Liz Goodgold is a branding expert, author and speaker. Early last week I received an email from her that had some great career success advice. It was called “Can You Network Your Way to a New Client or Job During the Holidays?” and contained some great common sense advice.
I sent Liz and email asking if I could use her advice here and she graciously said yes. Here’s what she has to say about networking during the holidays…
The holiday season gives you a chance to kick your business networking into high gear this holiday season. It could easily land you a new client or even a new job! Why?
There are seemingly endless events. Make a plan to attend one new association event.
Holiday cheer makes attendees feel more relaxed, social, and even inclined to “pay it forward” by helping colleagues. What’s your plan to help someone else?
Initial contacts can easily lead to informational meetings as professionals tend to have more time on their calendar for lingering lunches or coffee. Time to bulk up your calendar with meetings!
Less ambitious competitors have given up on working giving you the opportunity to seize mindshare. Yep, your networking can pay off if you remember to give before receiving and work on your follow up!
New job openings or projects may have been budgeted for the new year, but not staffed giving you the early heads up. The early bird catches the worm and the work!
This is some great life and career success advice from Liz Goodgold, Branding Expert, Author, and Speaker. Sign up for her FREE Brand Finale newsletter with valuable information at www.redfirebranding.com.”
But when you’re out there networking this holiday season don’t forget the career success advice in Tweet 128 in my career advice book Success Tweets. “When meeting someone new ask yourself, ‘What can I do to help this person?’ You’ll build stronger relationships that way.”
As Liz reminds us, pay it forward. This reminds me of an inspirational movie I sent to my subscribers a while back. It’s called the 100-0 principle. The principle is simple. The best way to build solid relationships is to take 100% responsibility for them.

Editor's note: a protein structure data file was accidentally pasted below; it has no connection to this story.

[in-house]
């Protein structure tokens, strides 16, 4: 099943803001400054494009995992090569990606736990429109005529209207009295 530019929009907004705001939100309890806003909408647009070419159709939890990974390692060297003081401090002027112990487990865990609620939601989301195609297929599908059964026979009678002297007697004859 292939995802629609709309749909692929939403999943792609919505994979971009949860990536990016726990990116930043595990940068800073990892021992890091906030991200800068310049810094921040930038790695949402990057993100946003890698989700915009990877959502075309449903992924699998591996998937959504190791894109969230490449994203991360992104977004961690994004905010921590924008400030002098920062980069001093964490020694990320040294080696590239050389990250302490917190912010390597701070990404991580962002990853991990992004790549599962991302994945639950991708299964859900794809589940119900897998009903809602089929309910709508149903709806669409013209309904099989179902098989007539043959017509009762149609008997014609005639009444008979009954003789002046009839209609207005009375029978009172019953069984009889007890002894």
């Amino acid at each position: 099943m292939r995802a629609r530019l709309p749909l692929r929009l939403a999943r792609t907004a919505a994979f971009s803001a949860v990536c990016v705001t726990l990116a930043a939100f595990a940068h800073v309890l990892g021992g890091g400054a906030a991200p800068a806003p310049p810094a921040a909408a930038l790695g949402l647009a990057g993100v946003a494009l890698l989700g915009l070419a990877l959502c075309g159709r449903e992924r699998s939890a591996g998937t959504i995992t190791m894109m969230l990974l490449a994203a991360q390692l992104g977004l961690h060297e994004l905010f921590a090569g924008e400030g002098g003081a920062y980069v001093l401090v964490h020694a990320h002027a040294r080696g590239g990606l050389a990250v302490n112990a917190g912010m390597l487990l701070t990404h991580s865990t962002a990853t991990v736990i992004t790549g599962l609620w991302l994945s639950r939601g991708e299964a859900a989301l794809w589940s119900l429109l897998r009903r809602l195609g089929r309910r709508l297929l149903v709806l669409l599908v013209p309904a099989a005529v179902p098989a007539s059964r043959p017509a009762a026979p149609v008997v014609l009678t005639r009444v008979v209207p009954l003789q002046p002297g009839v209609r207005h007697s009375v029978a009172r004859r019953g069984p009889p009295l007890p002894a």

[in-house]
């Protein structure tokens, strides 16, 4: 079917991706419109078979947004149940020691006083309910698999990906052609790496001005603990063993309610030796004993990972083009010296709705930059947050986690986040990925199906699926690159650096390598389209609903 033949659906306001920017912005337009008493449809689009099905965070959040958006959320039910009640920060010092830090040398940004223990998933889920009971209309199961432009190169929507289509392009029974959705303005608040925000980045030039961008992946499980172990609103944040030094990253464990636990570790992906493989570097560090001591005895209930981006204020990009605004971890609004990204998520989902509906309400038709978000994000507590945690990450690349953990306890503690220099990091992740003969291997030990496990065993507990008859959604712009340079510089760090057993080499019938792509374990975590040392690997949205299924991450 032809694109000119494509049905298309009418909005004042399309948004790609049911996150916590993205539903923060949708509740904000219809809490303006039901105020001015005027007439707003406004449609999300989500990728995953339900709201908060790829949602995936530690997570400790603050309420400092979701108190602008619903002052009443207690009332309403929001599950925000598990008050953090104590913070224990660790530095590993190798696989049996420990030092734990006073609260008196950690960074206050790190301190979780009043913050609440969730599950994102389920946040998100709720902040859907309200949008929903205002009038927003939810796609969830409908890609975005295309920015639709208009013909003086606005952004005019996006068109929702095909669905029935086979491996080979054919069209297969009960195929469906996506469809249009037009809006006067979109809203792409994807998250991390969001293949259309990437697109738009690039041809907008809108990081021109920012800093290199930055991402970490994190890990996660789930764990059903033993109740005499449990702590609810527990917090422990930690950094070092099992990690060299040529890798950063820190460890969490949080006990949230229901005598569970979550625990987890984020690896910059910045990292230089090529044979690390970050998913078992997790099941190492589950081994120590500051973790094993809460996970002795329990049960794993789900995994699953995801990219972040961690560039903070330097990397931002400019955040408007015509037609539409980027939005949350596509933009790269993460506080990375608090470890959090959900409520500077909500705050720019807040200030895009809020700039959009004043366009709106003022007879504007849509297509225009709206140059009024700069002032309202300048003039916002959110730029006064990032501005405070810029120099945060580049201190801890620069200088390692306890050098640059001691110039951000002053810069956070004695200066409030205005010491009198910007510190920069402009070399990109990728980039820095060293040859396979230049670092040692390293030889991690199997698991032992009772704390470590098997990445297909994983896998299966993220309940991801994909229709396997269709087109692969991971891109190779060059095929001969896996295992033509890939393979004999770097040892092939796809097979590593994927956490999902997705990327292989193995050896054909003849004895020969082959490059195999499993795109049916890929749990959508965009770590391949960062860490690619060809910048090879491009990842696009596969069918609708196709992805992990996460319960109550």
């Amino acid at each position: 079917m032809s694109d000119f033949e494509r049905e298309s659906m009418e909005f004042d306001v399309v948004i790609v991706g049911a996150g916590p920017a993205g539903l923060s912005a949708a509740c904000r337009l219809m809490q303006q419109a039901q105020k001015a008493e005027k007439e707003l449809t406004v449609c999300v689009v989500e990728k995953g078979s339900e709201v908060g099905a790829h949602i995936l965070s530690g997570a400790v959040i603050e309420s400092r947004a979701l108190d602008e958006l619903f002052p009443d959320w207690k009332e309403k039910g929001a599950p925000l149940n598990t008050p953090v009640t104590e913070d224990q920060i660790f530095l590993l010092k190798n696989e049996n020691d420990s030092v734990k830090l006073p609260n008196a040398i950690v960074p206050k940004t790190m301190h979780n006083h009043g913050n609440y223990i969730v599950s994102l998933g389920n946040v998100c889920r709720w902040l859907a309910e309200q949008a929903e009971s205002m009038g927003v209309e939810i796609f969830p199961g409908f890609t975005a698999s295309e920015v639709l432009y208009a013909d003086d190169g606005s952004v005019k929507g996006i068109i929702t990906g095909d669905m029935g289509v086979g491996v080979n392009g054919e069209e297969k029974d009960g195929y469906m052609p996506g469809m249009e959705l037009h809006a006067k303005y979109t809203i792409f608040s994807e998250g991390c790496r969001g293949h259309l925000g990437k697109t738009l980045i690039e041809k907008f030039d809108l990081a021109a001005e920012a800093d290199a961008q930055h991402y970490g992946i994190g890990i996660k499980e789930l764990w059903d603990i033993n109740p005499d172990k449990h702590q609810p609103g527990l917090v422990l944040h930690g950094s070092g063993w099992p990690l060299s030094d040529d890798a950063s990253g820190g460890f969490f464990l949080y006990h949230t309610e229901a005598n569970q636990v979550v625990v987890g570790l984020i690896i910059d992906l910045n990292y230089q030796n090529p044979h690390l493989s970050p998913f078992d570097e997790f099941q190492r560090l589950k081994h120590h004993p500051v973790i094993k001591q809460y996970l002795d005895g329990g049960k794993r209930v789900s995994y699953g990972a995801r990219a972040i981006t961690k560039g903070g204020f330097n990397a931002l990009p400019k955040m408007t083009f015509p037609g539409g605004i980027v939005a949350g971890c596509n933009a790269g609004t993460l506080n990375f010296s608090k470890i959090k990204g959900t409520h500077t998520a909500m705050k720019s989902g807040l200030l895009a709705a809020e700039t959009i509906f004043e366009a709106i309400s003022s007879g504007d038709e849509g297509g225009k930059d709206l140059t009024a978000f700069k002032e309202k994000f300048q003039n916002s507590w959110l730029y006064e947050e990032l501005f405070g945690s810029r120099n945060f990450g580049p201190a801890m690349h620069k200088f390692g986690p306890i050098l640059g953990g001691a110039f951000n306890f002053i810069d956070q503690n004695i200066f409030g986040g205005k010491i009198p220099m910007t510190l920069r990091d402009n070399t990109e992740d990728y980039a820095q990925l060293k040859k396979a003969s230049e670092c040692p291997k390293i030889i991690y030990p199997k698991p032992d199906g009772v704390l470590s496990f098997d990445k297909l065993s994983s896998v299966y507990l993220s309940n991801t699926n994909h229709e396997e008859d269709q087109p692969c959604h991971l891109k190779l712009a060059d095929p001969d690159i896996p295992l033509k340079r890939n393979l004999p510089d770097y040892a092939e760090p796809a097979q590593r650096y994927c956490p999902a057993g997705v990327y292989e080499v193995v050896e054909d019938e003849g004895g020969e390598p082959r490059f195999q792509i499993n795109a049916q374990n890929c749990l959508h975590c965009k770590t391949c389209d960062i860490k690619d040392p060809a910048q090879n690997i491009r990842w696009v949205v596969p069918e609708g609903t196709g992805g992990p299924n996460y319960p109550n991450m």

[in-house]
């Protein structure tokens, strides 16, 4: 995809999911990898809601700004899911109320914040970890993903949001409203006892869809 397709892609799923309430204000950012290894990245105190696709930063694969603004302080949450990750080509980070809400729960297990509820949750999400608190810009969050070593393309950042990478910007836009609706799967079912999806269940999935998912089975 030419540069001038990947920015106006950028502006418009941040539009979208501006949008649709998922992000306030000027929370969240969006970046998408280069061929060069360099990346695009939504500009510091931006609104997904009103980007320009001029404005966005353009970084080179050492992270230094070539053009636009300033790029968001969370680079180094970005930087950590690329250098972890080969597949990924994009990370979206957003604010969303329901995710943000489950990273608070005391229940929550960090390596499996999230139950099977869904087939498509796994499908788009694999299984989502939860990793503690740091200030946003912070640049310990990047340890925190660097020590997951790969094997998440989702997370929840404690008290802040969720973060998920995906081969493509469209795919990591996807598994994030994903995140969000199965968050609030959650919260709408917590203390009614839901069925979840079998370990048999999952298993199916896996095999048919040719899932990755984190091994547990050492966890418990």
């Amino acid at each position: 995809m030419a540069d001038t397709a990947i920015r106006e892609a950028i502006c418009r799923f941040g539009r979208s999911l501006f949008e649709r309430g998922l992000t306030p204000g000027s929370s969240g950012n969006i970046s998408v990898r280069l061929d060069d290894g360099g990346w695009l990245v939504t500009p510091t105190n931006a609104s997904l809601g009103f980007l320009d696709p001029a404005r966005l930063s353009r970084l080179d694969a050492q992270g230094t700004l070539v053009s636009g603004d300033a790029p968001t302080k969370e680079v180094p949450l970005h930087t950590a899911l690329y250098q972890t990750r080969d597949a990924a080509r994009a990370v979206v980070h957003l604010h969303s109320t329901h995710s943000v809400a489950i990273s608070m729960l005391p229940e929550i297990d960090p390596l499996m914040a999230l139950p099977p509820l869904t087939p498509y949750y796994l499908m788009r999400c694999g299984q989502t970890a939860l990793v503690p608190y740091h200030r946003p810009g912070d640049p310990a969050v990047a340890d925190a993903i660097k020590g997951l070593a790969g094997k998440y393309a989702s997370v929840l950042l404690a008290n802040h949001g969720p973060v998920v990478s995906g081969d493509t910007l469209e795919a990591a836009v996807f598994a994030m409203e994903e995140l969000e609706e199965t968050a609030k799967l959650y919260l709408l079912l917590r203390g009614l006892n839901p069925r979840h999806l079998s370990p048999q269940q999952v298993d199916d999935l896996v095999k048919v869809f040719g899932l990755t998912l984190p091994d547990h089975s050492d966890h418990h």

In 2009 I participated in a writing project with my colleagues at the Creating WE Institute. We published a little book called, 42 Rules for Creating WE. The rules were short essays that contained a lot of great career advice. I contributed three rules. One was called, “There is No Quid Pro Quo in WE.” This rule goes directly to the idea of paying it forward. I’d like to share the career advice in this essay – with a few minor edits – with you here.
WE is built on relationships; the idea that we are all connected, and that through a WE-centric, rather than a traditional I-centric approach, our collective wisdom grows and evolves. This kind of thinking creates stronger organizations and societies. It fosters mutual shared respect for the unique contribution every person is capable of making. Solid, lasting, mutually beneficial relationships are at the core of WE. Giving with no expectation of return is a great way to create these types of relationships.
This is a quid pro quo world: you do for me and I’ll do for you. While there is nothing wrong in reciprocating a good deed or a favor, there is a fundamental problem with quid pro quo. It is reactive not proactive. Too many people wait for others to go first. They adopt the attitude, “When and if you do for me, I’ll do for you.” This scarcity mentality is not conducive to creating WE, or building strong relationships. When you come from a scarcity mentality, you focus on holding on to what you already have. This can prevent you from receiving what you might possibly get.